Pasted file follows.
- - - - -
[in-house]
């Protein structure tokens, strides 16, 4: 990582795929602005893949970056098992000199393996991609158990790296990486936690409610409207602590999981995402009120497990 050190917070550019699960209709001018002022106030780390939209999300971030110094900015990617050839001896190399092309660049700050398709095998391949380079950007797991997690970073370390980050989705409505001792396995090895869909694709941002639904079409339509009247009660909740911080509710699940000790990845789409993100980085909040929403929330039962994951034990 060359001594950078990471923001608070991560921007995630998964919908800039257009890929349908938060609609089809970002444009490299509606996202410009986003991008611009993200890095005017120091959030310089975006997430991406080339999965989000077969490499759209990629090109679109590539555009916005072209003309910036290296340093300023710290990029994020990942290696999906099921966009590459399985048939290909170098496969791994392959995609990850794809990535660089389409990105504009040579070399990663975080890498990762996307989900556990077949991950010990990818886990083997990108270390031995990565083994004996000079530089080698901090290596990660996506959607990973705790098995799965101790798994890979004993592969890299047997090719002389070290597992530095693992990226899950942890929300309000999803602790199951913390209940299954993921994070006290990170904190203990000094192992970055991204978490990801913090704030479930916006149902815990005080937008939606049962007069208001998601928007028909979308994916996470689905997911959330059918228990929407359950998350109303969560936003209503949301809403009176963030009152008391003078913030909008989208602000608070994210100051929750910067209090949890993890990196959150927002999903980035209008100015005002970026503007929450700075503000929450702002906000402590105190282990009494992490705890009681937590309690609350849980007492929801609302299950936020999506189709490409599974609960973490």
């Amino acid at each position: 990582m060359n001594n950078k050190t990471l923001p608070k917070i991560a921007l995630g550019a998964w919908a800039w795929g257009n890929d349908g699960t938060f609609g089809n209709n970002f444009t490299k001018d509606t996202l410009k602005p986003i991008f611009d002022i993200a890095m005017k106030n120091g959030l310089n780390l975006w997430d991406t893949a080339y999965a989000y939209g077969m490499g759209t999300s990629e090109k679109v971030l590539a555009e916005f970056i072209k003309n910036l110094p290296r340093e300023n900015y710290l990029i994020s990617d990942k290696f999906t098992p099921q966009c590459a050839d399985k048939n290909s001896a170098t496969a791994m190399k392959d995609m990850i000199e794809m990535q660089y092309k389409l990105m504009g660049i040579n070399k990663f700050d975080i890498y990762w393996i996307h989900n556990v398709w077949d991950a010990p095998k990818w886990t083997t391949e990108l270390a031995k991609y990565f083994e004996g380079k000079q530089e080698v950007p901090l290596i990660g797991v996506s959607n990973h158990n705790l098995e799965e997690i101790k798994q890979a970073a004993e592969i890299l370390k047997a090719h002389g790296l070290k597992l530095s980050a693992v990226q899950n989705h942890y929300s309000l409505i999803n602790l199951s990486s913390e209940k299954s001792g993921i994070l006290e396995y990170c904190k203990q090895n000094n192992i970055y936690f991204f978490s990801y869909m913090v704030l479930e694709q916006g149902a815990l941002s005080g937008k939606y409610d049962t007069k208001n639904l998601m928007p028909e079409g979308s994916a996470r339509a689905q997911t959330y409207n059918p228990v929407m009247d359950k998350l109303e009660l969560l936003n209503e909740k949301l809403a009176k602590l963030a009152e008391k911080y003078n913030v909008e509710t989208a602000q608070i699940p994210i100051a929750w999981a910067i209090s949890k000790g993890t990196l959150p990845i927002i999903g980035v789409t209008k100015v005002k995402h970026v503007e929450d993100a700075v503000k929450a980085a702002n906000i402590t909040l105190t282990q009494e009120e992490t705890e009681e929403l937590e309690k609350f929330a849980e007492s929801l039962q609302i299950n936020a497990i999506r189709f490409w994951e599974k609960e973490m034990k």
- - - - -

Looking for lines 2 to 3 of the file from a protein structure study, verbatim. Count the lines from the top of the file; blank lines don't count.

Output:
């Protein structure tokens, strides 16, 4: 990582795929602005893949970056098992000199393996991609158990790296990486936690409610409207602590999981995402009120497990 050190917070550019699960209709001018002022106030780390939209999300971030110094900015990617050839001896190399092309660049700050398709095998391949380079950007797991997690970073370390980050989705409505001792396995090895869909694709941002639904079409339509009247009660909740911080509710699940000790990845789409993100980085909040929403929330039962994951034990 060359001594950078990471923001608070991560921007995630998964919908800039257009890929349908938060609609089809970002444009490299509606996202410009986003991008611009993200890095005017120091959030310089975006997430991406080339999965989000077969490499759209990629090109679109590539555009916005072209003309910036290296340093300023710290990029994020990942290696999906099921966009590459399985048939290909170098496969791994392959995609990850794809990535660089389409990105504009040579070399990663975080890498990762996307989900556990077949991950010990990818886990083997990108270390031995990565083994004996000079530089080698901090290596990660996506959607990973705790098995799965101790798994890979004993592969890299047997090719002389070290597992530095693992990226899950942890929300309000999803602790199951913390209940299954993921994070006290990170904190203990000094192992970055991204978490990801913090704030479930916006149902815990005080937008939606049962007069208001998601928007028909979308994916996470689905997911959330059918228990929407359950998350109303969560936003209503949301809403009176963030009152008391003078913030909008989208602000608070994210100051929750910067209090949890993890990196959150927002999903980035209008100015005002970026503007929450700075503000929450702002906000402590105190282990009494992490705890009681937590309690609350849980007492929801609302299950936020999506189709490409599974609960973490």
């Amino acid at each position: 990582m060359n001594n950078k050190t990471l923001p608070k917070i991560a921007l995630g550019a998964w919908a800039w795929g257009n890929d349908g699960t938060f609609g089809n209709n970002f444009t490299k001018d509606t996202l410009k602005p986003i991008f611009d002022i993200a890095m005017k106030n120091g959030l310089n780390l975006w997430d991406t893949a080339y999965a989000y939209g077969m490499g759209t999300s990629e090109k679109v971030l590539a555009e916005f970056i072209k003309n910036l110094p290296r340093e300023n900015y710290l990029i994020s990617d990942k290696f999906t098992p099921q966009c590459a050839d399985k048939n290909s001896a170098t496969a791994m190399k392959d995609m990850i000199e794809m990535q660089y092309k389409l990105m504009g660049i040579n070399k990663f700050d975080i890498y990762w393996i996307h989900n556990v398709w077949d991950a010990p095998k990818w886990t083997t391949e990108l270390a031995k991609y990565f083994e004996g380079k000079q530089e080698v950007p901090l290596i990660g797991v996506s959607n990973h158990n705790l098995e799965e997690i101790k798994q890979a970073a004993e592969i890299l370390k047997a090719h002389g790296l070290k597992l530095s980050a693992v990226q899950n989705h942890y929300s309000l409505i999803n602790l199951s990486s913390e209940k299954s001792g993921i994070l006290e396995y990170c904190k203990q090895n000094n192992i970055y936690f991204f978490s990801y869909m913090v704030l479930e694709q916006g149902a815990l941002s005080g937008k939606y409610d049962t007069k208001n639904l998601m928007p028909e079409g979308s994916a996470r339509a689905q997911t959330y409207n059918p228990v929407m009247d359950k998350l109303e009660l969560l936003n209503e909740k949301l809403a009176k602590l963030a009152e008391k911080y003078n913030v909008e509710t989208a602000q608070i699940p994210i100051a929750w999981a910067i209090s949890k000790g993890t990196l959150p990845i927002i999903g980035v789409t209008k100015v005002k995402h970026v503007e929450d993100a700075v503000k929450a980085a702002n906000i402590t909040l105190t282990q009494e009120e992490t705890e009681e929403l937590e309690k609350f929330a849980e007492s929801l039962q609302i299950n936020a497990i999506r189709f490409w994951e599974k609960e973490m034990k």